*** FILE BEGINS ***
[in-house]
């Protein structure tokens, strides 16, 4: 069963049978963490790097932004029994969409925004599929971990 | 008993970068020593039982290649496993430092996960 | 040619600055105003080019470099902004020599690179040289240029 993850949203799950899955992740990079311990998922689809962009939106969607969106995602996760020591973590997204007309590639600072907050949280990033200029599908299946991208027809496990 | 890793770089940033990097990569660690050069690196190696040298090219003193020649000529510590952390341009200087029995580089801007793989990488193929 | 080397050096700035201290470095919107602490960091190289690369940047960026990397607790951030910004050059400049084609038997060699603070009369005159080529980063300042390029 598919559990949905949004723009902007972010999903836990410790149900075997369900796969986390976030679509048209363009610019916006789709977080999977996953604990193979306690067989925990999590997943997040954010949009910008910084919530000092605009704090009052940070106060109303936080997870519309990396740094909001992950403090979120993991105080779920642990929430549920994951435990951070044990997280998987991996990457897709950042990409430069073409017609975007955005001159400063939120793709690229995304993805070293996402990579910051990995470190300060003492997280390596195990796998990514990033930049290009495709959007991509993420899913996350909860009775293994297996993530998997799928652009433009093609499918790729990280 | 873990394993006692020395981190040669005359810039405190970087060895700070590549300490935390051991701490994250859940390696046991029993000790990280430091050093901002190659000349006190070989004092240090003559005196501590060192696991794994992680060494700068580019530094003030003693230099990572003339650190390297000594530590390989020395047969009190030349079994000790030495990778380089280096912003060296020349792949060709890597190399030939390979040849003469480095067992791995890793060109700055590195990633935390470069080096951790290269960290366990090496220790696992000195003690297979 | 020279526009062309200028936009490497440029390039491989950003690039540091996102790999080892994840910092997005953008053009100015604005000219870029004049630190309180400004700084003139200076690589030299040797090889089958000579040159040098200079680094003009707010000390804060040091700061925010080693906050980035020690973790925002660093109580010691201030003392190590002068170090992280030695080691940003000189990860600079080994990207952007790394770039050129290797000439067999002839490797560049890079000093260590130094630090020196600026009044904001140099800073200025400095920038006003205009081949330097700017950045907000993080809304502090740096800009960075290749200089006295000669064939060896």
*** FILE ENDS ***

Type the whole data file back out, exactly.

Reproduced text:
[in-house]
């Protein structure tokens, strides 16, 4: 069963049978963490790097932004029994969409925004599929971990 | 008993970068020593039982290649496993430092996960 | 040619600055105003080019470099902004020599690179040289240029 993850949203799950899955992740990079311990998922689809962009939106969607969106995602996760020591973590997204007309590639600072907050949280990033200029599908299946991208027809496990 | 890793770089940033990097990569660690050069690196190696040298090219003193020649000529510590952390341009200087029995580089801007793989990488193929 | 080397050096700035201290470095919107602490960091190289690369940047960026990397607790951030910004050059400049084609038997060699603070009369005159080529980063300042390029 598919559990949905949004723009902007972010999903836990410790149900075997369900796969986390976030679509048209363009610019916006789709977080999977996953604990193979306690067989925990999590997943997040954010949009910008910084919530000092605009704090009052940070106060109303936080997870519309990396740094909001992950403090979120993991105080779920642990929430549920994951435990951070044990997280998987991996990457897709950042990409430069073409017609975007955005001159400063939120793709690229995304993805070293996402990579910051990995470190300060003492997280390596195990796998990514990033930049290009495709959007991509993420899913996350909860009775293994297996993530998997799928652009433009093609499918790729990280 | 873990394993006692020395981190040669005359810039405190970087060895700070590549300490935390051991701490994250859940390696046991029993000790990280430091050093901002190659000349006190070989004092240090003559005196501590060192696991794994992680060494700068580019530094003030003693230099990572003339650190390297000594530590390989020395047969009190030349079994000790030495990778380089280096912003060296020349792949060709890597190399030939390979040849003469480095067992791995890793060109700055590195990633935390470069080096951790290269960290366990090496220790696992000195003690297979 | 020279526009062309200028936009490497440029390039491989950003690039540091996102790999080892994840910092997005953008053009100015604005000219870029004049630190309180400004700084003139200076690589030299040797090889089958000579040159040098200079680094003009707010000390804060040091700061925010080693906050980035020690973790925002660093109580010691201030003392190590002068170090992280030695080691940003000189990860600079080994990207952007790394770039050129290797000439067999002839490797560049890079000093260590130094630090020196600026009044904001140099800073200025400095920038006003205009081949330097700017950045907000993080809304502090740096800009960075290749200089006295000669064939060896």